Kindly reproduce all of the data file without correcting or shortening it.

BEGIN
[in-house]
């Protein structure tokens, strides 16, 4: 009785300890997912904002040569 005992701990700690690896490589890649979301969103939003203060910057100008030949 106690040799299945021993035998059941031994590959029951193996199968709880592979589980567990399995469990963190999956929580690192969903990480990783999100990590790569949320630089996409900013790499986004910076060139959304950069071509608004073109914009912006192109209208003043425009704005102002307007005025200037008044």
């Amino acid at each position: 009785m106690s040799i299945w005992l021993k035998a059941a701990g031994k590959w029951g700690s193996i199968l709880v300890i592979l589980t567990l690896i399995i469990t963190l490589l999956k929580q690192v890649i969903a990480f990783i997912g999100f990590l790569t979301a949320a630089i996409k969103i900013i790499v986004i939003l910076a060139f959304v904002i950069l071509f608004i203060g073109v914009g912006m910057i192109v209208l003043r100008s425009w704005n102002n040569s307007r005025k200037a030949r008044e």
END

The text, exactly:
[in-house]
């Protein structure tokens, strides 16, 4: 009785300890997912904002040569 005992701990700690690896490589890649979301969103939003203060910057100008030949 106690040799299945021993035998059941031994590959029951193996199968709880592979589980567990399995469990963190999956929580690192969903990480990783999100990590790569949320630089996409900013790499986004910076060139959304950069071509608004073109914009912006192109209208003043425009704005102002307007005025200037008044």
């Amino acid at each position: 009785m106690s040799i299945w005992l021993k035998a059941a701990g031994k590959w029951g700690s193996i199968l709880v300890i592979l589980t567990l690896i399995i469990t963190l490589l999956k929580q690192v890649i969903a990480f990783i997912g999100f990590l790569t979301a949320a630089i996409k969103i900013i790499v986004i939003l910076a060139f959304v904002i950069l071509f608004i203060g073109v914009g912006m910057i192109v209208l003043r100008s425009w704005n102002n040569s307007r005025k200037a030949r008044e």